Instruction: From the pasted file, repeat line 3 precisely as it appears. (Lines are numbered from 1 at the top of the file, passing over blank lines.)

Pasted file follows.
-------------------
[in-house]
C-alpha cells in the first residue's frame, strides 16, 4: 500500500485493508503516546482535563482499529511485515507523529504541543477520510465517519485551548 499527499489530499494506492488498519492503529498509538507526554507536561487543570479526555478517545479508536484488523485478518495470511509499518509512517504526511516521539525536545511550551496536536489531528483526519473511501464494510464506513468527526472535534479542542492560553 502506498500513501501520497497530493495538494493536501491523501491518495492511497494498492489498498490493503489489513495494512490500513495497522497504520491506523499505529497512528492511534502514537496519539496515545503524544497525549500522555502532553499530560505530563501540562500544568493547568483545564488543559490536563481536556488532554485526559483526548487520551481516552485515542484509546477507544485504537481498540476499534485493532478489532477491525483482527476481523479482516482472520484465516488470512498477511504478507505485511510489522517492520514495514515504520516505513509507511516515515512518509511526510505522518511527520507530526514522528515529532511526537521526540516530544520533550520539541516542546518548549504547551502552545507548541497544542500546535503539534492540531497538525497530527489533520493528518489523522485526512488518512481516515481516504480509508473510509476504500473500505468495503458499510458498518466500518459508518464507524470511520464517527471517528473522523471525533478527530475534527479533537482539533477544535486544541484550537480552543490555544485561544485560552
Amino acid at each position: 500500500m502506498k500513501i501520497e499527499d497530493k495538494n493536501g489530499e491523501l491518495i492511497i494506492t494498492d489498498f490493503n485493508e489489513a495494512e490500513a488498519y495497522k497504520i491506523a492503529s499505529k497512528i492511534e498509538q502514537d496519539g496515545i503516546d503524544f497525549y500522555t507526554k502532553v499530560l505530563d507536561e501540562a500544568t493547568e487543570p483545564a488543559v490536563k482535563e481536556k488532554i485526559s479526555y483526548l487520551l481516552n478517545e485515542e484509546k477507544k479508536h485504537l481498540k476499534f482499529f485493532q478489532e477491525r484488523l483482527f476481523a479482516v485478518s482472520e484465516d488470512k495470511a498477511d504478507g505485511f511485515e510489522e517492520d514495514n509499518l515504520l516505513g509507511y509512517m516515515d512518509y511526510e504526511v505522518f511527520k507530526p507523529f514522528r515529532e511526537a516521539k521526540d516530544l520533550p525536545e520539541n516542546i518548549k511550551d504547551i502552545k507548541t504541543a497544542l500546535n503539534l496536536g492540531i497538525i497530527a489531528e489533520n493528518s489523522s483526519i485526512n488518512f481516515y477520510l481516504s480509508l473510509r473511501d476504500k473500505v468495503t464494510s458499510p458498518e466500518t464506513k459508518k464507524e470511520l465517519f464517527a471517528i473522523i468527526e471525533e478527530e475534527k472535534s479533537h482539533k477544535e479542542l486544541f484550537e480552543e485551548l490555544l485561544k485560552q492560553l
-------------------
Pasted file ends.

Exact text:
Amino acid at each position: 500500500m502506498k500513501i501520497e499527499d497530493k495538494n493536501g489530499e491523501l491518495i492511497i494506492t494498492d489498498f490493503n485493508e489489513a495494512e490500513a488498519y495497522k497504520i491506523a492503529s499505529k497512528i492511534e498509538q502514537d496519539g496515545i503516546d503524544f497525549y500522555t507526554k502532553v499530560l505530563d507536561e501540562a500544568t493547568e487543570p483545564a488543559v490536563k482535563e481536556k488532554i485526559s479526555y483526548l487520551l481516552n478517545e485515542e484509546k477507544k479508536h485504537l481498540k476499534f482499529f485493532q478489532e477491525r484488523l483482527f476481523a479482516v485478518s482472520e484465516d488470512k495470511a498477511d504478507g505485511f511485515e510489522e517492520d514495514n509499518l515504520l516505513g509507511y509512517m516515515d512518509y511526510e504526511v505522518f511527520k507530526p507523529f514522528r515529532e511526537a516521539k521526540d516530544l520533550p525536545e520539541n516542546i518548549k511550551d504547551i502552545k507548541t504541543a497544542l500546535n503539534l496536536g492540531i497538525i497530527a489531528e489533520n493528518s489523522s483526519i485526512n488518512f481516515y477520510l481516504s480509508l473510509r473511501d476504500k473500505v468495503t464494510s458499510p458498518e466500518t464506513k459508518k464507524e470511520l465517519f464517527a471517528i473522523i468527526e471525533e478527530e475534527k472535534s479533537h482539533k477544535e479542542l486544541f484550537e480552543e485551548l490555544l485561544k485560552q492560553l